Expert urges new approach

Are towns for people or machines?

Publish Date : 03 Mar 2020

Developing towns are in a race for young people.

Australian urban designer and Complete Streets director Steven Burgess, speaking to local boards at the invitation of Auckland Council development arm Panuku, says the young drive change.

“About two-thirds of 18-25-year-olds don’t drive, so they want good transport links and ease of access to bars, restaurants and retail, but especially to trains and buses – and if their only housing choice is a detached home, they won’t come.”

Burgess says young people bring an entrepreneurial approach to life and the way they live it.

“We have seen it all over the world. Young people are attracted to an area, usually because it’s run down and cheap, and they transform it with new business because they live above the shops, in apartments and flats.”

He told the Franklin Local Board and business representatives that Pukekohe had a head start over many areas.

“Your town is not broken, but debates about renewals almost always degenerate into arguments about parking. Lots of free car-parking is bad for business because shoppers drive from one shop to another. When you get them to walk, all the other businesses they pass get a chance to attract the consumer dollar.”

He says some of the space taken up by parking should become public space for activities, the natural environment and open space.

“But we remain wedded to cars and still build subdivisions reliant on them. It should be about shape – creating towns with lots going on that are easy to reach on public transport and foot.”

Burgess says it’s simpler than people think. “We say ‘yes, but’, when it’s really just a case of cars don’t spend money, people do. Movement costs, and cars cost the most. Infrastructure for walking, buses and bikes is cheap.”

He calls it the stick, stop, stay and spend approach. “Good design is low car use, active and walkable, with low movement but high exchange - which is to say people don’t do lots of driving but instead have chances to spend, usually because they are walking through retail areas.”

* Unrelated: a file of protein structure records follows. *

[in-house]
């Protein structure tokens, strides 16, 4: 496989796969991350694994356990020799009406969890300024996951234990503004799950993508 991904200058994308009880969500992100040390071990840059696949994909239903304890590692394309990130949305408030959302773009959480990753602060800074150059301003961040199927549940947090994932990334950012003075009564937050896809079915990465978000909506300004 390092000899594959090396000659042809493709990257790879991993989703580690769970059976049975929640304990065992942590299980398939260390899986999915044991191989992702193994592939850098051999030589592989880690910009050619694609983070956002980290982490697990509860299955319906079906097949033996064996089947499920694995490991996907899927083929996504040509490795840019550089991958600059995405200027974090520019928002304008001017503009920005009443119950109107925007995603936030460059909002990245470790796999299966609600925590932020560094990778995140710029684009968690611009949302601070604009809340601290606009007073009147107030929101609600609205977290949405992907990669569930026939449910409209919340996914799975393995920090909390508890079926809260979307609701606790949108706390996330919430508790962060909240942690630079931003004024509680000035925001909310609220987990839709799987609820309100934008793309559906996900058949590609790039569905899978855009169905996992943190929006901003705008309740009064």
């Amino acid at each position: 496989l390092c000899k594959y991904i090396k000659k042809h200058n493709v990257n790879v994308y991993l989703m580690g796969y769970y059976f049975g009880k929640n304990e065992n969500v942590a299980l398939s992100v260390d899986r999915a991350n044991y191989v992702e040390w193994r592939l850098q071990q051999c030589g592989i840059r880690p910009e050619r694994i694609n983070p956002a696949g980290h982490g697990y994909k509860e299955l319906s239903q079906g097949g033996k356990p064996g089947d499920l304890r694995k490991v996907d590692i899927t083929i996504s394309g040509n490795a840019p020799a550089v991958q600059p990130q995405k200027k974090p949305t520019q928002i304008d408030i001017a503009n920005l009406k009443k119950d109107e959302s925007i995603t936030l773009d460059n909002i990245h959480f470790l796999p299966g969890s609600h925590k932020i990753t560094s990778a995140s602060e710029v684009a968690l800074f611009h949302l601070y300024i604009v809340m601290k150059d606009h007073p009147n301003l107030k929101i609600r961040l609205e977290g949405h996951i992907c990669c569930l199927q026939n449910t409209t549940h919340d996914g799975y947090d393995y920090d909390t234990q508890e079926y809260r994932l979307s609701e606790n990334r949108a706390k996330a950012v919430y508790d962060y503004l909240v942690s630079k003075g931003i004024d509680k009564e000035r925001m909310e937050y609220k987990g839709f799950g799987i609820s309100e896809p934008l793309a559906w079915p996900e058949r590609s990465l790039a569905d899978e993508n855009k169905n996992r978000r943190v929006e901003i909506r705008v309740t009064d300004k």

“Bad design features sprawl, large areas of land covered in tarmac, and high value on traffic but low on people.”

Burgess says it’s just a decision. “People or machines?”

He challenged officials to test his position by asking people which streets they preferred, those with trees, water features, seating, performance spaces and people, or those dominated by parking.

“Ask people to design a street and no one goes for lots of cars parked everywhere.”

Franklin Local Board member Alan Cole says the ideas outlined were challenging.

“It’s always going to be about striking a balance and making sure people’s needs are met. You can’t do away with all parking because what happens when older people with walkers or young families with buggies want to access the town?

“The Unlock Pukekohe project has a long way to go and it’s important everyone involved approaches it with an open mind and hears as many ideas as possible because no decisions have even been made.“And that’s true of the local community too. People will have plenty of opportunities to tell us how their town should develop.”

Pukekohe Business Association manager Kendyl Sullivan says the seminar was inspiring. “It was informative and did challenge our ideas around what makes town centres attractive for people to visit and spend money.

“We certainly agree that towns need to be accessible, attractive and pedestrian friendly. How that is achieved will need to balance the requirements of many users with different needs, but it is certainly something to work towards.”

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